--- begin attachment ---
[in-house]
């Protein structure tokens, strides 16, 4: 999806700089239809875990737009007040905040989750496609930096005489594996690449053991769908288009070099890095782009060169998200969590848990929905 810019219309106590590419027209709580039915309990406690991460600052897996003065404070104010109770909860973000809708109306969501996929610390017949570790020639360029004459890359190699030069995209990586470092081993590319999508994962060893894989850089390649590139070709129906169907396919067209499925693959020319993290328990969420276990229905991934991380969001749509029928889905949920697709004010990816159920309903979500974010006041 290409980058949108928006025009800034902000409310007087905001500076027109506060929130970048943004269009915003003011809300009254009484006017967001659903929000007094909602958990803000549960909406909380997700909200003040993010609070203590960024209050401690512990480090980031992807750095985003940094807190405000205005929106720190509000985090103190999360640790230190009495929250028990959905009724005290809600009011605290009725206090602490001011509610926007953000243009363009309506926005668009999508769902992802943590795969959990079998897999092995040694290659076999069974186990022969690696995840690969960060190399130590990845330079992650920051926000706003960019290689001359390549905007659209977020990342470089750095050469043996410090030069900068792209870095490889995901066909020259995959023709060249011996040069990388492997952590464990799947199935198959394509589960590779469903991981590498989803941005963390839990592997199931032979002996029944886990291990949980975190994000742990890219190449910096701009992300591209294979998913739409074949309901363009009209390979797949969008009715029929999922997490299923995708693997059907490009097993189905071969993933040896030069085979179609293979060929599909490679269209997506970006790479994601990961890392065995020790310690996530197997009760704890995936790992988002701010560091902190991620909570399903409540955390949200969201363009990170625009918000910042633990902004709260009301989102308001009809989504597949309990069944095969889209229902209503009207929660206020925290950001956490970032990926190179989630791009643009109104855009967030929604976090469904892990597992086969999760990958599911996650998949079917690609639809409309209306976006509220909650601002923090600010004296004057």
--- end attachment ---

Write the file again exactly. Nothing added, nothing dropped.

[in-house]
């Protein structure tokens, strides 16, 4: 999806700089239809875990737009007040905040989750496609930096005489594996690449053991769908288009070099890095782009060169998200969590848990929905 810019219309106590590419027209709580039915309990406690991460600052897996003065404070104010109770909860973000809708109306969501996929610390017949570790020639360029004459890359190699030069995209990586470092081993590319999508994962060893894989850089390649590139070709129906169907396919067209499925693959020319993290328990969420276990229905991934991380969001749509029928889905949920697709004010990816159920309903979500974010006041 290409980058949108928006025009800034902000409310007087905001500076027109506060929130970048943004269009915003003011809300009254009484006017967001659903929000007094909602958990803000549960909406909380997700909200003040993010609070203590960024209050401690512990480090980031992807750095985003940094807190405000205005929106720190509000985090103190999360640790230190009495929250028990959905009724005290809600009011605290009725206090602490001011509610926007953000243009363009309506926005668009999508769902992802943590795969959990079998897999092995040694290659076999069974186990022969690696995840690969960060190399130590990845330079992650920051926000706003960019290689001359390549905007659209977020990342470089750095050469043996410090030069900068792209870095490889995901066909020259995959023709060249011996040069990388492997952590464990799947199935198959394509589960590779469903991981590498989803941005963390839990592997199931032979002996029944886990291990949980975190994000742990890219190449910096701009992300591209294979998913739409074949309901363009009209390979797949969008009715029929999922997490299923995708693997059907490009097993189905071969993933040896030069085979179609293979060929599909490679269209997506970006790479994601990961890392065995020790310690996530197997009760704890995936790992988002701010560091902190991620909570399903409540955390949200969201363009990170625009918000910042633990902004709260009301989102308001009809989504597949309990069944095969889209229902209503009207929660206020925290950001956490970032990926190179989630791009643009109104855009967030929604976090469904892990597992086969999760990958599911996650998949079917690609639809409309209306976006509220909650601002923090600010004296004057």